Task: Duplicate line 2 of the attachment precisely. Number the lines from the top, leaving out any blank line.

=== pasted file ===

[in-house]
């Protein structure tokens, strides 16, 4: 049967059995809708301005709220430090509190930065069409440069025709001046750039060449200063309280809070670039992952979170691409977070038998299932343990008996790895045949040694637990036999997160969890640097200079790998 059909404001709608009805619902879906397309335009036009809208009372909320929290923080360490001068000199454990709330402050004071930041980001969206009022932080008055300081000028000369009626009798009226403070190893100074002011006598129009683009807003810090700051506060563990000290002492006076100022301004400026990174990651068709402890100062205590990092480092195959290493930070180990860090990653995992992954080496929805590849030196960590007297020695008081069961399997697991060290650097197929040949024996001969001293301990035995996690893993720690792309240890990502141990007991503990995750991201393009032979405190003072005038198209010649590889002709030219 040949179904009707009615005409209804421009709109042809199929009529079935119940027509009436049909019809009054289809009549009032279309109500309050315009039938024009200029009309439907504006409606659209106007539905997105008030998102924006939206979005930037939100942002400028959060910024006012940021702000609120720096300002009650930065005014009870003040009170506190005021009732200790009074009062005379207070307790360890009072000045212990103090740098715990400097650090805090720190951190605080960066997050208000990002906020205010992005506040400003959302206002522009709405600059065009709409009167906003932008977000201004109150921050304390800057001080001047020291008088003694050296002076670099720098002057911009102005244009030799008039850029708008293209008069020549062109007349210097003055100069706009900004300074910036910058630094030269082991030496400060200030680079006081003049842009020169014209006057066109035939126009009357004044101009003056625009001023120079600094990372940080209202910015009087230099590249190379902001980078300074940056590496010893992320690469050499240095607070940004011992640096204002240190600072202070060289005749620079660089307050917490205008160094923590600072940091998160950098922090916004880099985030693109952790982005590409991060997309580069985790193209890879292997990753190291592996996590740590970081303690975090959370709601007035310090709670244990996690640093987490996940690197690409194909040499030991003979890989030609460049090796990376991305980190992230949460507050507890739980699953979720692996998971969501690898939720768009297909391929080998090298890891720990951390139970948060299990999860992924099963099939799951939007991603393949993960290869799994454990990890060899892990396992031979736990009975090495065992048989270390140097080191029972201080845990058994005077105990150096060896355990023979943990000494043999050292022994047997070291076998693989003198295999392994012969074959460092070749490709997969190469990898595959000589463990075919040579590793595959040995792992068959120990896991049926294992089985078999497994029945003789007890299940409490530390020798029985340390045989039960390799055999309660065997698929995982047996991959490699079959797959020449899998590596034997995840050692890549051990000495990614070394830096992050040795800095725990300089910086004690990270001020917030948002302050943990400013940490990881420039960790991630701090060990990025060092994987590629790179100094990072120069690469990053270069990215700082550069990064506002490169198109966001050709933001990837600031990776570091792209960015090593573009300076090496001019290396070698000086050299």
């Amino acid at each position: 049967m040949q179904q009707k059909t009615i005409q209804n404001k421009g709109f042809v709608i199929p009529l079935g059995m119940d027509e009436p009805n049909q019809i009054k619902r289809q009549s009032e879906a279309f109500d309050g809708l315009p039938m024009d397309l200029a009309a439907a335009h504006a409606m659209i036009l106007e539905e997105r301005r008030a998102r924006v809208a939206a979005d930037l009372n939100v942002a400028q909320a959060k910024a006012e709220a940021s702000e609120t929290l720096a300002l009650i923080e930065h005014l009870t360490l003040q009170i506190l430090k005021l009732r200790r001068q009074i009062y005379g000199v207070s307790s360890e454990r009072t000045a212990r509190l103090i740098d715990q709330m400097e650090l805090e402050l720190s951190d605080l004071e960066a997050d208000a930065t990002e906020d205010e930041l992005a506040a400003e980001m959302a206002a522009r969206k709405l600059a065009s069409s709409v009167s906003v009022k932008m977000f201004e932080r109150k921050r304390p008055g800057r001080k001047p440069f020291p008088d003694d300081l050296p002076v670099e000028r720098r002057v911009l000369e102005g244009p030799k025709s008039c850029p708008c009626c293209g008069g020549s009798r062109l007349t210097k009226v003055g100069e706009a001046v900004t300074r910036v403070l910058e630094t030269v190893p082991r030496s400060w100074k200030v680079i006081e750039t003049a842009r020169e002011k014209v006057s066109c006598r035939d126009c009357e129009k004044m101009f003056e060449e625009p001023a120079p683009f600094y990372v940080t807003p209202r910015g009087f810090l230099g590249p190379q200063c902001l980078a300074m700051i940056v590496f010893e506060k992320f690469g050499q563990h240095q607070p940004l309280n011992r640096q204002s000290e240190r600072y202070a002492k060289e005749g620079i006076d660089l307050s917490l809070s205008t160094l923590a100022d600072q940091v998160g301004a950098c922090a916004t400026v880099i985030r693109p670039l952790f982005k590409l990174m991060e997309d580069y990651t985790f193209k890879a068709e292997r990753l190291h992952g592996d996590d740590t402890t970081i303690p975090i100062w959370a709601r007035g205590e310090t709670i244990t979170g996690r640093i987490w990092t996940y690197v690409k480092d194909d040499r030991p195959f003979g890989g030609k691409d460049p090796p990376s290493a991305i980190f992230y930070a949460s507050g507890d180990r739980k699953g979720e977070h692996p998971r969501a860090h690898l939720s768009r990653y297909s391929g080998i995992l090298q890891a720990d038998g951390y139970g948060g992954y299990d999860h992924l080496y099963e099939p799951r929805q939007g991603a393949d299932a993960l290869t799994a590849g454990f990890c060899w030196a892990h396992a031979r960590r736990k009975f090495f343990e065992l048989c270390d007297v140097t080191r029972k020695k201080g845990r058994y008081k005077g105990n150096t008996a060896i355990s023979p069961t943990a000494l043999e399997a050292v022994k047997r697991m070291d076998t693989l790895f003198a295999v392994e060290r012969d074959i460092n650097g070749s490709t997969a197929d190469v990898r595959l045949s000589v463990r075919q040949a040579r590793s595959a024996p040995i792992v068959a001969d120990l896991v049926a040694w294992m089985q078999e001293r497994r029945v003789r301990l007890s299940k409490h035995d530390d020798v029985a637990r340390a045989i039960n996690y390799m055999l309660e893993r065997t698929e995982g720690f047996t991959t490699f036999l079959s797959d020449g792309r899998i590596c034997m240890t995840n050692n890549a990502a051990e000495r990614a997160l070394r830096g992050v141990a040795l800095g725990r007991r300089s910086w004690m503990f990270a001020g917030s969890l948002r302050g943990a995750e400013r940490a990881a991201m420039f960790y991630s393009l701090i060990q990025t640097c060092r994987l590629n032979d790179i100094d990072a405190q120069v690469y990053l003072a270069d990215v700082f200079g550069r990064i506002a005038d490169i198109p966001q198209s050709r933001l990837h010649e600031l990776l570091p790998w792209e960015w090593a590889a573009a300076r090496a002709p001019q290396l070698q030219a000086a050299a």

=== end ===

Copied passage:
């Protein structure tokens, strides 16, 4: 049967059995809708301005709220430090509190930065069409440069025709001046750039060449200063309280809070670039992952979170691409977070038998299932343990008996790895045949040694637990036999997160969890640097200079790998 059909404001709608009805619902879906397309335009036009809208009372909320929290923080360490001068000199454990709330402050004071930041980001969206009022932080008055300081000028000369009626009798009226403070190893100074002011006598129009683009807003810090700051506060563990000290002492006076100022301004400026990174990651068709402890100062205590990092480092195959290493930070180990860090990653995992992954080496929805590849030196960590007297020695008081069961399997697991060290650097197929040949024996001969001293301990035995996690893993720690792309240890990502141990007991503990995750991201393009032979405190003072005038198209010649590889002709030219 040949179904009707009615005409209804421009709109042809199929009529079935119940027509009436049909019809009054289809009549009032279309109500309050315009039938024009200029009309439907504006409606659209106007539905997105008030998102924006939206979005930037939100942002400028959060910024006012940021702000609120720096300002009650930065005014009870003040009170506190005021009732200790009074009062005379207070307790360890009072000045212990103090740098715990400097650090805090720190951190605080960066997050208000990002906020205010992005506040400003959302206002522009709405600059065009709409009167906003932008977000201004109150921050304390800057001080001047020291008088003694050296002076670099720098002057911009102005244009030799008039850029708008293209008069020549062109007349210097003055100069706009900004300074910036910058630094030269082991030496400060200030680079006081003049842009020169014209006057066109035939126009009357004044101009003056625009001023120079600094990372940080209202910015009087230099590249190379902001980078300074940056590496010893992320690469050499240095607070940004011992640096204002240190600072202070060289005749620079660089307050917490205008160094923590600072940091998160950098922090916004880099985030693109952790982005590409991060997309580069985790193209890879292997990753190291592996996590740590970081303690975090959370709601007035310090709670244990996690640093987490996940690197690409194909040499030991003979890989030609460049090796990376991305980190992230949460507050507890739980699953979720692996998971969501690898939720768009297909391929080998090298890891720990951390139970948060299990999860992924099963099939799951939007991603393949993960290869799994454990990890060899892990396992031979736990009975090495065992048989270390140097080191029972201080845990058994005077105990150096060896355990023979943990000494043999050292022994047997070291076998693989003198295999392994012969074959460092070749490709997969190469990898595959000589463990075919040579590793595959040995792992068959120990896991049926294992089985078999497994029945003789007890299940409490530390020798029985340390045989039960390799055999309660065997698929995982047996991959490699079959797959020449899998590596034997995840050692890549051990000495990614070394830096992050040795800095725990300089910086004690990270001020917030948002302050943990400013940490990881420039960790991630701090060990990025060092994987590629790179100094990072120069690469990053270069990215700082550069990064506002490169198109966001050709933001990837600031990776570091792209960015090593573009300076090496001019290396070698000086050299």